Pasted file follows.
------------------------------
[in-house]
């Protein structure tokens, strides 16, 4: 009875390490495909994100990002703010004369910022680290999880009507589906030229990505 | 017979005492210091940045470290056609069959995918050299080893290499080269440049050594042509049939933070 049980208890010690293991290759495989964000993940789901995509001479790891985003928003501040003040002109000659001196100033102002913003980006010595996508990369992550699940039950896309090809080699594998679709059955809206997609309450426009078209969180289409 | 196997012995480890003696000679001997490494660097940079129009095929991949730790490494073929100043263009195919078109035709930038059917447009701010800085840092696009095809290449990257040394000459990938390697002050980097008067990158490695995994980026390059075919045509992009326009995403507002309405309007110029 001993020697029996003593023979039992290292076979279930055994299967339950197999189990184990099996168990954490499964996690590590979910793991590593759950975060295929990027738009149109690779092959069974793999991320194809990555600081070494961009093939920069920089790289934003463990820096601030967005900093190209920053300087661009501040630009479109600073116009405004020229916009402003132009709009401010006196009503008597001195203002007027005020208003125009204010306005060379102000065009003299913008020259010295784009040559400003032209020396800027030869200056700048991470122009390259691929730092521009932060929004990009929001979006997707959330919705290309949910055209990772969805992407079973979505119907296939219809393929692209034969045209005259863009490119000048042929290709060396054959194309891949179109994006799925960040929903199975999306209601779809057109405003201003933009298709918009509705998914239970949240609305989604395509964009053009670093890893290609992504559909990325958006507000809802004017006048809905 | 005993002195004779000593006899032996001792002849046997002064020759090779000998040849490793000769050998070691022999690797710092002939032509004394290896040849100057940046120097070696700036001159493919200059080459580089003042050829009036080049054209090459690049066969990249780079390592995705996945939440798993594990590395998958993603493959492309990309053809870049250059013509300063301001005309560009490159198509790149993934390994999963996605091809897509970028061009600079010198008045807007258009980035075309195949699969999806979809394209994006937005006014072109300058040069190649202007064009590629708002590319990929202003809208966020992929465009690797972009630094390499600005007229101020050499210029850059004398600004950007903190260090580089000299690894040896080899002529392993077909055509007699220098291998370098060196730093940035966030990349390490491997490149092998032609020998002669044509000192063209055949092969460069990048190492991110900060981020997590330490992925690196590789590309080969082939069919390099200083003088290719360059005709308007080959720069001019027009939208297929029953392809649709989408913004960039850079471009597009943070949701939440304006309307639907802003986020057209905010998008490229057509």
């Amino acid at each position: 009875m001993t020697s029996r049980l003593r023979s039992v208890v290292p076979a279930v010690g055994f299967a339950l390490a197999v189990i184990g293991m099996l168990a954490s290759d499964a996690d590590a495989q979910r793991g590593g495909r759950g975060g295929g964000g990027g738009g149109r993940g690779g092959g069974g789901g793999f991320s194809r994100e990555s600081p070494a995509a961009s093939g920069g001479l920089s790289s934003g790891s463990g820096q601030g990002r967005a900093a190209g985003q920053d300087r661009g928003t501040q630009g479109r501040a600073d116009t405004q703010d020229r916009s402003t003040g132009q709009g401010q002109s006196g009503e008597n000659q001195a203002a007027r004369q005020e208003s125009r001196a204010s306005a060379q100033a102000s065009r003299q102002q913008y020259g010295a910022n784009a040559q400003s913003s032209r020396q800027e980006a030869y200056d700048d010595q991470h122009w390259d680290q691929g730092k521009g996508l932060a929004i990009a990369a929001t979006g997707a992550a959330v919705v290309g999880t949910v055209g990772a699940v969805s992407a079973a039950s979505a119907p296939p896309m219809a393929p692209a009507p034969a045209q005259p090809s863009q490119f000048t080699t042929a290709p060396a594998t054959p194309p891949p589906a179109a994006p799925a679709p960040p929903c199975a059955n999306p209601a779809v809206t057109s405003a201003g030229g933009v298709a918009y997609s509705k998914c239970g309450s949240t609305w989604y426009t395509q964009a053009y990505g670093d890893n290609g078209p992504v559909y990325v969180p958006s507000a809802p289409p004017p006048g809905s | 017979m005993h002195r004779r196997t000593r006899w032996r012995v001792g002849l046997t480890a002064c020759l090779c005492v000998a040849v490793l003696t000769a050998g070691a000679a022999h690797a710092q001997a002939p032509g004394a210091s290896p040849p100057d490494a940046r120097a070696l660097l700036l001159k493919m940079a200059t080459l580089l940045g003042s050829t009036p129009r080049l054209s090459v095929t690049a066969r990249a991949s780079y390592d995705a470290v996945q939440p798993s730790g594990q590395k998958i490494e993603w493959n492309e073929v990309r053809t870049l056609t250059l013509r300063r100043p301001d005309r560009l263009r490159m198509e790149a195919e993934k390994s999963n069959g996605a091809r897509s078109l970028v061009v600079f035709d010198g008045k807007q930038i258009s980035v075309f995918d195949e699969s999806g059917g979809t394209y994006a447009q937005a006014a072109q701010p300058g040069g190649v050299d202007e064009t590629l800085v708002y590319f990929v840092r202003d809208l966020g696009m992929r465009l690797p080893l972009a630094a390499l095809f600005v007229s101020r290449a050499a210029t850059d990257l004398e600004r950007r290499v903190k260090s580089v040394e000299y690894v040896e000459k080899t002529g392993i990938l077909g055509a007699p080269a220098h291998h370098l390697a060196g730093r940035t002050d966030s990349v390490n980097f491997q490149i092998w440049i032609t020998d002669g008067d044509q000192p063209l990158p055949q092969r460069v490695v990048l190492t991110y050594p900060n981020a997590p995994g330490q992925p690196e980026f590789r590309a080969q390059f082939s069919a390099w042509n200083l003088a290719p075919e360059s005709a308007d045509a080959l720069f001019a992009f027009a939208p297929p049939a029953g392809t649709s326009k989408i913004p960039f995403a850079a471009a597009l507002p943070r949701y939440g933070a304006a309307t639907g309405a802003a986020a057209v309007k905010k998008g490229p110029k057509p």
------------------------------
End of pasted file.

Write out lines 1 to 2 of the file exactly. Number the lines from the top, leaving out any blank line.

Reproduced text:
[in-house]
């Protein structure tokens, strides 16, 4: 009875390490495909994100990002703010004369910022680290999880009507589906030229990505 | 017979005492210091940045470290056609069959995918050299080893290499080269440049050594042509049939933070 049980208890010690293991290759495989964000993940789901995509001479790891985003928003501040003040002109000659001196100033102002913003980006010595996508990369992550699940039950896309090809080699594998679709059955809206997609309450426009078209969180289409 | 196997012995480890003696000679001997490494660097940079129009095929991949730790490494073929100043263009195919078109035709930038059917447009701010800085840092696009095809290449990257040394000459990938390697002050980097008067990158490695995994980026390059075919045509992009326009995403507002309405309007110029 001993020697029996003593023979039992290292076979279930055994299967339950197999189990184990099996168990954490499964996690590590979910793991590593759950975060295929990027738009149109690779092959069974793999991320194809990555600081070494961009093939920069920089790289934003463990820096601030967005900093190209920053300087661009501040630009479109600073116009405004020229916009402003132009709009401010006196009503008597001195203002007027005020208003125009204010306005060379102000065009003299913008020259010295784009040559400003032209020396800027030869200056700048991470122009390259691929730092521009932060929004990009929001979006997707959330919705290309949910055209990772969805992407079973979505119907296939219809393929692209034969045209005259863009490119000048042929290709060396054959194309891949179109994006799925960040929903199975999306209601779809057109405003201003933009298709918009509705998914239970949240609305989604395509964009053009670093890893290609992504559909990325958006507000809802004017006048809905 | 005993002195004779000593006899032996001792002849046997002064020759090779000998040849490793000769050998070691022999690797710092002939032509004394290896040849100057940046120097070696700036001159493919200059080459580089003042050829009036080049054209090459690049066969990249780079390592995705996945939440798993594990590395998958993603493959492309990309053809870049250059013509300063301001005309560009490159198509790149993934390994999963996605091809897509970028061009600079010198008045807007258009980035075309195949699969999806979809394209994006937005006014072109300058040069190649202007064009590629708002590319990929202003809208966020992929465009690797972009630094390499600005007229101020050499210029850059004398600004950007903190260090580089000299690894040896080899002529392993077909055509007699220098291998370098060196730093940035966030990349390490491997490149092998032609020998002669044509000192063209055949092969460069990048190492991110900060981020997590330490992925690196590789590309080969082939069919390099200083003088290719360059005709308007080959720069001019027009939208297929029953392809649709989408913004960039850079471009597009943070949701939440304006309307639907802003986020057209905010998008490229057509």